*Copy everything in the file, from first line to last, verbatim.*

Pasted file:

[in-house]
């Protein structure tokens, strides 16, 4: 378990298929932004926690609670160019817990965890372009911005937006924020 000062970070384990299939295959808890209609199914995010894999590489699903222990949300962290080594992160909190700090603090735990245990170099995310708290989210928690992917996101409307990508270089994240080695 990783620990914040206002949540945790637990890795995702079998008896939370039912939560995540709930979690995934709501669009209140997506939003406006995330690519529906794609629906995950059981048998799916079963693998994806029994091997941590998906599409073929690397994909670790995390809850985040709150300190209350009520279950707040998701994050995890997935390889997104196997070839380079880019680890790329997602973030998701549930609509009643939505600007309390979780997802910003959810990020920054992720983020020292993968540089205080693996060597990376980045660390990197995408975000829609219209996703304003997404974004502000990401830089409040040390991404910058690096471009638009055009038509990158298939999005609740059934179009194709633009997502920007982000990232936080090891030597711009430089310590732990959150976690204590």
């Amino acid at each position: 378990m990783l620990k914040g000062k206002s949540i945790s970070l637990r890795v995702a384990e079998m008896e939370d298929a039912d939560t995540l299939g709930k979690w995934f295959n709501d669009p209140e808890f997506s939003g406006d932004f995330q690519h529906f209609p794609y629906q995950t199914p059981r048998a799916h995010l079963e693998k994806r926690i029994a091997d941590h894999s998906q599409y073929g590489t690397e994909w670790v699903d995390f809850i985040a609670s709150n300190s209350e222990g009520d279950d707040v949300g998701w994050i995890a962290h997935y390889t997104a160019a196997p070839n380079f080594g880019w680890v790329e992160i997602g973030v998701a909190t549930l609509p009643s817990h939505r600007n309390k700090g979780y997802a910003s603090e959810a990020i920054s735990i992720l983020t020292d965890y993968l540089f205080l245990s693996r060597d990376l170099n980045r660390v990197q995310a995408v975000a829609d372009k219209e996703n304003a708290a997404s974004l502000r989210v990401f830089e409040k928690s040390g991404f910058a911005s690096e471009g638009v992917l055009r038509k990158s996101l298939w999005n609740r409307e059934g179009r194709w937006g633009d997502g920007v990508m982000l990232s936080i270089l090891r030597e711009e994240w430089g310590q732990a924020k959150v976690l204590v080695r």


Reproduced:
[in-house]
């Protein structure tokens, strides 16, 4: 378990298929932004926690609670160019817990965890372009911005937006924020 000062970070384990299939295959808890209609199914995010894999590489699903222990949300962290080594992160909190700090603090735990245990170099995310708290989210928690992917996101409307990508270089994240080695 990783620990914040206002949540945790637990890795995702079998008896939370039912939560995540709930979690995934709501669009209140997506939003406006995330690519529906794609629906995950059981048998799916079963693998994806029994091997941590998906599409073929690397994909670790995390809850985040709150300190209350009520279950707040998701994050995890997935390889997104196997070839380079880019680890790329997602973030998701549930609509009643939505600007309390979780997802910003959810990020920054992720983020020292993968540089205080693996060597990376980045660390990197995408975000829609219209996703304003997404974004502000990401830089409040040390991404910058690096471009638009055009038509990158298939999005609740059934179009194709633009997502920007982000990232936080090891030597711009430089310590732990959150976690204590």
């Amino acid at each position: 378990m990783l620990k914040g000062k206002s949540i945790s970070l637990r890795v995702a384990e079998m008896e939370d298929a039912d939560t995540l299939g709930k979690w995934f295959n709501d669009p209140e808890f997506s939003g406006d932004f995330q690519h529906f209609p794609y629906q995950t199914p059981r048998a799916h995010l079963e693998k994806r926690i029994a091997d941590h894999s998906q599409y073929g590489t690397e994909w670790v699903d995390f809850i985040a609670s709150n300190s209350e222990g009520d279950d707040v949300g998701w994050i995890a962290h997935y390889t997104a160019a196997p070839n380079f080594g880019w680890v790329e992160i997602g973030v998701a909190t549930l609509p009643s817990h939505r600007n309390k700090g979780y997802a910003s603090e959810a990020i920054s735990i992720l983020t020292d965890y993968l540089f205080l245990s693996r060597d990376l170099n980045r660390v990197q995310a995408v975000a829609d372009k219209e996703n304003a708290a997404s974004l502000r989210v990401f830089e409040k928690s040390g991404f910058a911005s690096e471009g638009v992917l055009r038509k990158s996101l298939w999005n609740r409307e059934g179009r194709w937006g633009d997502g920007v990508m982000l990232s936080i270089l090891r030597e711009e994240w430089g310590q732990a924020k959150v976690l204590v080695r």